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A War To Be Won: Fighting the Second World War Fourth Printing Edition

4.2 out of 5 stars 70 customer reviews
ISBN-13: 978-0674006805
ISBN-10: 0674006801
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Editorial Reviews

From Publishers Weekly

Scholarship and insight place this book in the front rank of military history written in the 20th century's final decade. The authorsDMurray is senior fellow at Washington's Institute for Defense Analyses and Millett is a chaired professor of military history at Ohio StateDmake no secret of their convictions on personal, institutional and operational issues, but are nevertheless remarkably successful at avoiding the armchair debunking that mars so many histories of the period. Backed by meticulous operational analysis, Murray and Millett compellingly view the war as a death grapple between civilization (however imperfect) and genocidal, racist imperialism. Both sides absorbed unprecedented levels of punishment and still functioned effectively, yet the authors show that the Allies mobilized resources to an extraordinary degree and developed unprecedented levels of cooperation against Germany and Japan, with U.S. armed forces in particular demonstrating high learning curves. After recovering from Stalin's purges, by 1943 the Red Army was successfully combining numbers and technology to take full advantage of every opportunity offered by a declining Wehrmacht. On the other side of the front, instead of making the hard choices required by Germany's limited resources, Hitler and his military leaders attempted everything simultaneously. They increasingly substituted ideology for men and equipment. Japan, too, fought a vitalist war, with will power unsuccessfully substituting for both fire power and rational calculation. The result, Murray and Millett brilliantly show, was to exclude negotiation and persuasion, leaving victory in battle the only choice in modern history's only total war. (May)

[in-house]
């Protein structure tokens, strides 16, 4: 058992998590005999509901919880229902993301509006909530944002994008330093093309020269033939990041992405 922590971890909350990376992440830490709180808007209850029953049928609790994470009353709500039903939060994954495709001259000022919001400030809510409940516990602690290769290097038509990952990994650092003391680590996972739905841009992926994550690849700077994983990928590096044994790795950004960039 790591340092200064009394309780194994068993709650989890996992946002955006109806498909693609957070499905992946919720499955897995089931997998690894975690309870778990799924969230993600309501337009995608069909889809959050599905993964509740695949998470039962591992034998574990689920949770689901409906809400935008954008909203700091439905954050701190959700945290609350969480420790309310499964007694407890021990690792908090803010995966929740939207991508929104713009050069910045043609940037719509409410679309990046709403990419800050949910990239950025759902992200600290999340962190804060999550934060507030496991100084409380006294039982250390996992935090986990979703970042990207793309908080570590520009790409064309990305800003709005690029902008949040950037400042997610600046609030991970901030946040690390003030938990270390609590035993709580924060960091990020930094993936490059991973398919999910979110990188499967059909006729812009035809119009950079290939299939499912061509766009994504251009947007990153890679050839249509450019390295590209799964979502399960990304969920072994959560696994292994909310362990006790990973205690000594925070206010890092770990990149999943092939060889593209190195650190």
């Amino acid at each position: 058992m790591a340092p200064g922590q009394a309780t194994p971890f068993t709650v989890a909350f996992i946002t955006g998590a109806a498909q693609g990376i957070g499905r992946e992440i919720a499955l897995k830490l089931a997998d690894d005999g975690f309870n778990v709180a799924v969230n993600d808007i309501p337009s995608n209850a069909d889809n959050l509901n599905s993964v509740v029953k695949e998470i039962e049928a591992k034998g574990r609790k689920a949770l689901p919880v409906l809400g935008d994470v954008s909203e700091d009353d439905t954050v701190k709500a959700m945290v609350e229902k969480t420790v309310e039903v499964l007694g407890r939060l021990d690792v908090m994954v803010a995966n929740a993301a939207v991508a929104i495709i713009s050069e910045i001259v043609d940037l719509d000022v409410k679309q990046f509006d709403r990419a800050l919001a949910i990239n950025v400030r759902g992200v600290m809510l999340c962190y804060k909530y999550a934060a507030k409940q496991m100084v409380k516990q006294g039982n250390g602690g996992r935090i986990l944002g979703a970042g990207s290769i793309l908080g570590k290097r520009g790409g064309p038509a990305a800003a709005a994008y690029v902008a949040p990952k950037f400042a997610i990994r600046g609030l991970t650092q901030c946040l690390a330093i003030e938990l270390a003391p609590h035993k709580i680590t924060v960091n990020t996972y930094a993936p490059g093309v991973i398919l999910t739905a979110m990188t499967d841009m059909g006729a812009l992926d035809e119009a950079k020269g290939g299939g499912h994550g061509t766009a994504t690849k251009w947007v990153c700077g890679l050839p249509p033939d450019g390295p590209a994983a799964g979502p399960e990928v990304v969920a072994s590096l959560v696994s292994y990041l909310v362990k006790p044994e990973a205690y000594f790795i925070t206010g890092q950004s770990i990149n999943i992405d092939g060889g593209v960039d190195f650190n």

Copyright 2000 Reed Business Information, Inc. --This text refers to an out of print or unavailable edition of this title.

From Booklist

Any attempted one-volume study of World War II must either be superficial or a large book. Two distinguished military historians choose the latter course, with satisfactory, if not perfect, results. They effectively combine narrative, analysis, and backgrounding on economics, technology, etc., and, therefore, can be profitably read by comparative newcomers to military history. An occasional fact has gone astray (the Japanese had more than a "reinforced division" in Manchuria in 1939), the grasp of naval affairs isn't quite as firm as that of land and air doings, and the authors have an axe to grind against Douglas MacArthur. But the quantity of data crammed between the book's covers, including particularly fine treatment of the war on the Eastern Front, compensates for those shortcomings. Murray and Millett unapologetically consider the war just and necessary, refuting those who have challenged that view without ever mentioning them. If a trifle below the level of achievement of Gerhard L. Weinberg's A World at Arms (1994), this book can rest on the same shelf deservedly. Roland Green
Copyright © American Library Association. All rights reserved --This text refers to an out of print or unavailable edition of this title.
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Product Details

  • Paperback: 736 pages
  • Publisher: Belknap Press; Fourth Printing edition (November 22, 2001)
  • Language: English
  • ISBN-10: 0674006801
  • ISBN-13: 978-0674006805
  • Product Dimensions: 6.3 x 1.3 x 9.3 inches
  • Shipping Weight: 2.2 pounds (View shipping rates and policies)
  • Average Customer Review: 4.2 out of 5 stars  See all reviews (70 customer reviews)
  • Amazon Best Sellers Rank: #109,089 in Books (See Top 100 in Books)

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Customer Reviews

Top Customer Reviews

Format: Hardcover Verified Purchase